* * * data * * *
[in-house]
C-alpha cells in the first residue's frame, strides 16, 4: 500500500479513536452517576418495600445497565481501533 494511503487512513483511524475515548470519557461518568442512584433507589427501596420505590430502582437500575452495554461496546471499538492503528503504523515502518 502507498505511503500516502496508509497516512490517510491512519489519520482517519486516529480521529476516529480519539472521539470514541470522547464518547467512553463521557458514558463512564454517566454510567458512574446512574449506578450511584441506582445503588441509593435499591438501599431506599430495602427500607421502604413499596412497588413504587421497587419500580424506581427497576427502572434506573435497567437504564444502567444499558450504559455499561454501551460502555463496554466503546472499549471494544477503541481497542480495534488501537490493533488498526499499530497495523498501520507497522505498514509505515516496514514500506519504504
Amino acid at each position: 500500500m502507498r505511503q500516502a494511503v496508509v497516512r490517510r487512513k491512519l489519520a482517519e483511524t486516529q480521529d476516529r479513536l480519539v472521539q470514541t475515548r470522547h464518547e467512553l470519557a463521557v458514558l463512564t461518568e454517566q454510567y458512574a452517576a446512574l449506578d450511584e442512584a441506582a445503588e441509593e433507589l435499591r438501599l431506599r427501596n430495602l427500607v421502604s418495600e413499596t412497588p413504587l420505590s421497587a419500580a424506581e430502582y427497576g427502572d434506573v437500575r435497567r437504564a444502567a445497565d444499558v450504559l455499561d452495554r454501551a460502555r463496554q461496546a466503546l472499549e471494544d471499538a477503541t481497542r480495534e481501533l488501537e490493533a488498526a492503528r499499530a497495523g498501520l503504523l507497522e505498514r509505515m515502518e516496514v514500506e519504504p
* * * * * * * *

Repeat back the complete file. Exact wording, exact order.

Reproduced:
[in-house]
C-alpha cells in the first residue's frame, strides 16, 4: 500500500479513536452517576418495600445497565481501533 494511503487512513483511524475515548470519557461518568442512584433507589427501596420505590430502582437500575452495554461496546471499538492503528503504523515502518 502507498505511503500516502496508509497516512490517510491512519489519520482517519486516529480521529476516529480519539472521539470514541470522547464518547467512553463521557458514558463512564454517566454510567458512574446512574449506578450511584441506582445503588441509593435499591438501599431506599430495602427500607421502604413499596412497588413504587421497587419500580424506581427497576427502572434506573435497567437504564444502567444499558450504559455499561454501551460502555463496554466503546472499549471494544477503541481497542480495534488501537490493533488498526499499530497495523498501520507497522505498514509505515516496514514500506519504504
Amino acid at each position: 500500500m502507498r505511503q500516502a494511503v496508509v497516512r490517510r487512513k491512519l489519520a482517519e483511524t486516529q480521529d476516529r479513536l480519539v472521539q470514541t475515548r470522547h464518547e467512553l470519557a463521557v458514558l463512564t461518568e454517566q454510567y458512574a452517576a446512574l449506578d450511584e442512584a441506582a445503588e441509593e433507589l435499591r438501599l431506599r427501596n430495602l427500607v421502604s418495600e413499596t412497588p413504587l420505590s421497587a419500580a424506581e430502582y427497576g427502572d434506573v437500575r435497567r437504564a444502567a445497565d444499558v450504559l455499561d452495554r454501551a460502555r463496554q461496546a466503546l472499549e471494544d471499538a477503541t481497542r480495534e481501533l488501537e490493533a488498526a492503528r499499530a497495523g498501520l503504523l507497522e505498514r509505515m515502518e516496514v514500506e519504504p